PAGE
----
Between late night feedings, a seemingly endless stream of diaper changes, and a mother lode of new products and items to acquaint yourself with, the first year of parenting is a challenge for many new moms. That said, you don't have to struggle so hard to survive year one. Even though those first 12 months will require some adjustment, armed with a bit of strategic organization, effective communication techniques and a plan for relaxation, you can do it.
Sleep When Your Baby Sleeps
Even though your newborn is likely to sleep between 16 and 17 hours per day, the American Academy of Pediatrics notes on its website, HealthyChildren.org, that he'll probably wake up every two to four hours. If it feels like your baby's sleep schedule isn't letting you get any rest, plan to nap when he does. While you won't get a full night's rest — unless you have someone to help you and wake up with your baby — sleeping when he does gives you a chance to catch up on your ZZZ's during the day.
Calming Colic and Crying
Your baby is wailing even though you've changed her diaper, fed her and rocked her. If your infant is a newborn, try wrapping her in a swaddling blanket and holding her close to your chest, suggests the AAP. This can can soothe your baby by making her feel as if she's back in the snug safety of the womb. If your baby suffers from colic, however, other measures may be needed. Sometimes this can be as simple as a pacifier, or laying your baby across your knees on her belly and rubbing her back. A nursing mom may need to change her diet, avoiding possible tummy-ache triggers such as caffeine, onions, cabbage or dairy items. Your doctor might have you switch formulas if your baby is bottle-fed. Since the causes of colic aren't well-understood, your doctor might direct you to try a number of strategies to soothe your baby. If your baby is inconsolable and you can't identify a reason, always call your doctor for guidance.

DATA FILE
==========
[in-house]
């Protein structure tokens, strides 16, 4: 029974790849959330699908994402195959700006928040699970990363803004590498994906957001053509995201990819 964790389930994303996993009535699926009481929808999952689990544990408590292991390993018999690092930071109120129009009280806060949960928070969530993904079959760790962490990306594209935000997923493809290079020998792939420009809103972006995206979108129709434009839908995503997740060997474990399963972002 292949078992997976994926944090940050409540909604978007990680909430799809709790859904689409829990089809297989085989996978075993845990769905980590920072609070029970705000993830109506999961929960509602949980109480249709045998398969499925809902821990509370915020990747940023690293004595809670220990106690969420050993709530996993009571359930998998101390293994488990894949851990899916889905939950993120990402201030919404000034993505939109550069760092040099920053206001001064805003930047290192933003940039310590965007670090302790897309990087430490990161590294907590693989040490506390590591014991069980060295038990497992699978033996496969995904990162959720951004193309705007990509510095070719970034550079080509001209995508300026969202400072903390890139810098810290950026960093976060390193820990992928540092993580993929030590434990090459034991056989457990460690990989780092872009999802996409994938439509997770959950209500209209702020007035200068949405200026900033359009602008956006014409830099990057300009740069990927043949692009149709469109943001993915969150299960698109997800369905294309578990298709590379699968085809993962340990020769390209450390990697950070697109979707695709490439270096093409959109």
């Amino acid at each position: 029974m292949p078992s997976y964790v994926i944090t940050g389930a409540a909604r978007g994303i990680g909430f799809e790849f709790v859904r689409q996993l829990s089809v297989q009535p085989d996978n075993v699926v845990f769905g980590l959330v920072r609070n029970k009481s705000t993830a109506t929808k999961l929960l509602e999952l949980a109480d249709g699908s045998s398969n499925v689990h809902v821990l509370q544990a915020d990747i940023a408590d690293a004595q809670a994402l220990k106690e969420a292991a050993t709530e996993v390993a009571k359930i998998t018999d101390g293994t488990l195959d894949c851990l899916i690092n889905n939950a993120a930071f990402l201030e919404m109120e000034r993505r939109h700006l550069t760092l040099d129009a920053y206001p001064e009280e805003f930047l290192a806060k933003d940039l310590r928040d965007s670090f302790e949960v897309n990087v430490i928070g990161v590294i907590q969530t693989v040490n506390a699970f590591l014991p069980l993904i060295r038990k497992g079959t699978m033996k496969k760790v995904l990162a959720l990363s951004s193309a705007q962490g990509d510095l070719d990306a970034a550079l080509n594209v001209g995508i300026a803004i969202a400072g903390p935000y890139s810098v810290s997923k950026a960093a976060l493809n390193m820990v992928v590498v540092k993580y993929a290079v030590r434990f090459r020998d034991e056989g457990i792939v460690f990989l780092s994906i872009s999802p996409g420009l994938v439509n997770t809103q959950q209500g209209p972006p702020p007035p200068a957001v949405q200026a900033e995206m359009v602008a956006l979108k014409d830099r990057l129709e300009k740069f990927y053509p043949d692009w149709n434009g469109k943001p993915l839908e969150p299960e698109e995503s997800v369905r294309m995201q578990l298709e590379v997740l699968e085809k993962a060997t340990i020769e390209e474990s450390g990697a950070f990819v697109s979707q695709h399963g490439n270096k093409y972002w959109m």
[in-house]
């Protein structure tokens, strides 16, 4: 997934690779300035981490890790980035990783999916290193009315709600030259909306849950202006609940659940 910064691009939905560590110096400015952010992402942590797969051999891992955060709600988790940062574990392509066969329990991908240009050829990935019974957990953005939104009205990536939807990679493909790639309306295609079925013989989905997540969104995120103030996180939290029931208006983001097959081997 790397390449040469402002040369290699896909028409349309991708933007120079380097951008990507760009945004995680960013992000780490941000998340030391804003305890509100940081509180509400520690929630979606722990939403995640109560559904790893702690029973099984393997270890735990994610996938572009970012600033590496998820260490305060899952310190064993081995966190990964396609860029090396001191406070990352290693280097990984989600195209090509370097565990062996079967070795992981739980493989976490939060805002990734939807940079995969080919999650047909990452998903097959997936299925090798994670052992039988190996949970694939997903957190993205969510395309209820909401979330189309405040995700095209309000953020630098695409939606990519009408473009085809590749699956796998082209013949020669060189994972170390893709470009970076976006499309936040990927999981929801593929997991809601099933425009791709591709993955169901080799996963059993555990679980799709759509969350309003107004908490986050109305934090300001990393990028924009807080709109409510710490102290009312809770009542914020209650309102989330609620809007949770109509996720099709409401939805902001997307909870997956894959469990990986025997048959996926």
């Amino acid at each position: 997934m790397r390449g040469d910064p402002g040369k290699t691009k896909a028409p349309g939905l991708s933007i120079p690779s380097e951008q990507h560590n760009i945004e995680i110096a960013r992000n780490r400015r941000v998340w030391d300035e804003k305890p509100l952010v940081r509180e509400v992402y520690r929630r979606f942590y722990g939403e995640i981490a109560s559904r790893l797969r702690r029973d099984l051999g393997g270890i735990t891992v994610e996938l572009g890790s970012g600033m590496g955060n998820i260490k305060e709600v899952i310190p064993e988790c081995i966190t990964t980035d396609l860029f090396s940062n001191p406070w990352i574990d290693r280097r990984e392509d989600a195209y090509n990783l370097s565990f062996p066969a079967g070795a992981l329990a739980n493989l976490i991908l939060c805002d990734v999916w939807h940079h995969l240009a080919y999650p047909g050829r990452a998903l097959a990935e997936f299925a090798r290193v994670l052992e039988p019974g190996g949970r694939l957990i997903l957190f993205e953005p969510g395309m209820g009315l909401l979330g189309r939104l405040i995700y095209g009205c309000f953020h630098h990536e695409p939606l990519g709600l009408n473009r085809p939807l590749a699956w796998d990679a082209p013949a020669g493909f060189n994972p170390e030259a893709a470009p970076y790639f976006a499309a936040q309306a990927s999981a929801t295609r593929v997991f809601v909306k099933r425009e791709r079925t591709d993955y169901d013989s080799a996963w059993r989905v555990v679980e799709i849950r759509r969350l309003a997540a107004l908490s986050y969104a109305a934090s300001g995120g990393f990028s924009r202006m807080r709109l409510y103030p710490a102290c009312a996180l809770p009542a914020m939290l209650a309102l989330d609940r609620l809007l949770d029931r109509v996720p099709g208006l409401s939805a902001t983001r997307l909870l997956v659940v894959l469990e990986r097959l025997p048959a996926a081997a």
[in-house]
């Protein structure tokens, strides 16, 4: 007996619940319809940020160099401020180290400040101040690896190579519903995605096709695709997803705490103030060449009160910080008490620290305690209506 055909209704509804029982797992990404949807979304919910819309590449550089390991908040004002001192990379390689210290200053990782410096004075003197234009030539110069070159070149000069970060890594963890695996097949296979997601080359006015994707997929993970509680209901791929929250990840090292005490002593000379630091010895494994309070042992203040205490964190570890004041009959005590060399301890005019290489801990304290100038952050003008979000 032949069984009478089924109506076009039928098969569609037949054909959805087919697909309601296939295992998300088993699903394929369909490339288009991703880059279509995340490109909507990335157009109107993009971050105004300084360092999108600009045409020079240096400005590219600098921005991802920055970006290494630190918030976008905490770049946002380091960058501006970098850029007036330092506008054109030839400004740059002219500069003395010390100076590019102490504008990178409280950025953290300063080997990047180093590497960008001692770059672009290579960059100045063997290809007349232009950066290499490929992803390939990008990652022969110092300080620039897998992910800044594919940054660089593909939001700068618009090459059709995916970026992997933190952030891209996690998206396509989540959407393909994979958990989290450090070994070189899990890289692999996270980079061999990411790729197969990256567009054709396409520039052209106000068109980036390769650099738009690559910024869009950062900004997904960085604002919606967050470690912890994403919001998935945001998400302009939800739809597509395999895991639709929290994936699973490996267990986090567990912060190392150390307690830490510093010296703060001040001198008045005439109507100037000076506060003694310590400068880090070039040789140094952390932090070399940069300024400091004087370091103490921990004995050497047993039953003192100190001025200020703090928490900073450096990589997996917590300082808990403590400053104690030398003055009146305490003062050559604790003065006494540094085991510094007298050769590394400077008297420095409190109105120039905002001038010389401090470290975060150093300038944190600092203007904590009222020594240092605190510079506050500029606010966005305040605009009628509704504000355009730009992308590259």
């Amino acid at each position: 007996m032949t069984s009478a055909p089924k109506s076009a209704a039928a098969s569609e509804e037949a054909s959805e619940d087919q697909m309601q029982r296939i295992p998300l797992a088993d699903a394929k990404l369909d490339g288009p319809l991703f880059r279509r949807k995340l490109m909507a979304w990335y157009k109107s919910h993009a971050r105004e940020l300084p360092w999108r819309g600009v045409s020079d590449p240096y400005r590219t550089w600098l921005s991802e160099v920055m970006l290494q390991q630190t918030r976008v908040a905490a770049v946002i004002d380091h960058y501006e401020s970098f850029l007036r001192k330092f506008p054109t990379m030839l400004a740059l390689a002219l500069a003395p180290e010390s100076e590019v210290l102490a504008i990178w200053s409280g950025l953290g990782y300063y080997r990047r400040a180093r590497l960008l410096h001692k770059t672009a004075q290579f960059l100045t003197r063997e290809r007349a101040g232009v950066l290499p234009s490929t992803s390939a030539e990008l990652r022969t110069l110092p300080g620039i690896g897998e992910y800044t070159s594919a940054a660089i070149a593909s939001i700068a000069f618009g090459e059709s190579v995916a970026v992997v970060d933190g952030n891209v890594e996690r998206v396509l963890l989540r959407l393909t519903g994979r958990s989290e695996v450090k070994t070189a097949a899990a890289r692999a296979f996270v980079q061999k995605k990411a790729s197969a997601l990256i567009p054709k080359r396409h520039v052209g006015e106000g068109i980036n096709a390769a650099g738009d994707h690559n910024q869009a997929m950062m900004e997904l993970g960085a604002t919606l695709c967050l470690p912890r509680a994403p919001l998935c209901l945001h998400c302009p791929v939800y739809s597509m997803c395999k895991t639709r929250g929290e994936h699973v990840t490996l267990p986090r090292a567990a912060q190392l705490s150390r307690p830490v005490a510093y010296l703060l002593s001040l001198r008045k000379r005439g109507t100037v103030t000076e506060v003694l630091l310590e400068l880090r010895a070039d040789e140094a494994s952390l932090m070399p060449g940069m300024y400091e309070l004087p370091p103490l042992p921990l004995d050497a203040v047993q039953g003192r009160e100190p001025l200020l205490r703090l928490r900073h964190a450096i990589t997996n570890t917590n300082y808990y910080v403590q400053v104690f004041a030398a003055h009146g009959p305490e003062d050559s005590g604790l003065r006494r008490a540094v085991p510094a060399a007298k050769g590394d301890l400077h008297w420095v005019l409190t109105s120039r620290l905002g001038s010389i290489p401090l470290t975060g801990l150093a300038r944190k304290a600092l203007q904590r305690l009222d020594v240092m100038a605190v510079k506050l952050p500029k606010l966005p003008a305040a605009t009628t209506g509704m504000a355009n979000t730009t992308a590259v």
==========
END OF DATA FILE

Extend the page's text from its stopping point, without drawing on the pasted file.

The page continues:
Whether your baby is a newborn or nearing the 1-year mark, the stress and strain of being a new mommy can make you feel frayed. Keep in mind that all new parents get stressed and lose their patience. If you're feeling overwhelmed, ask for help from a spouse or partner, a family member or a close friend who can give you a brief baby break. If you're alone with baby and need a time-out to de-stress, set your baby down in a safe place — such as his crib — and take a few minutes to breathe.
If you find yourself crying for no apparent reason, are anxious or feel depressed, you may have the baby blues. Roughly 80 percent of new moms experience the baby blues, according to the BC Reproductive Mental Health program. This temporary condition typically resolves in one to two weeks. If these feelings become intense, don't go away or prevent you from living daily life, you may have postpartum depression. This requires professional help, as well as adopting a nutritious meal plan, exercising daily and getting support from family, friends or other mothers who have gone through similar situations. Because depression can escalate to debilitating levels, it is essential to consult your doctor for treatment and support.
The transition from romantic partners to new parents can cause friction in your relationship. While you both have a new obsession — Baby — the success of your new family dynamic relies upon your success as a couple. Hire a sitter and set up regular date nights with your spouse. Get dressed up, put on makeup and go to a restaurant that isn't stocked with high chairs. Small frustrations can build up during this first year, but careful communication can help cut tension with your partner. For instance, if you're annoyed because he plays golf each Tuesday, hits the gym on weekends, and meets his friends at the sports bar for Monday night football, tactfully tell him, "I need you here to help carry the load. We need to be in this together." Striking a compromise that permits you both to pursue interests while sharing baby duties will go a long way to reduce resentment.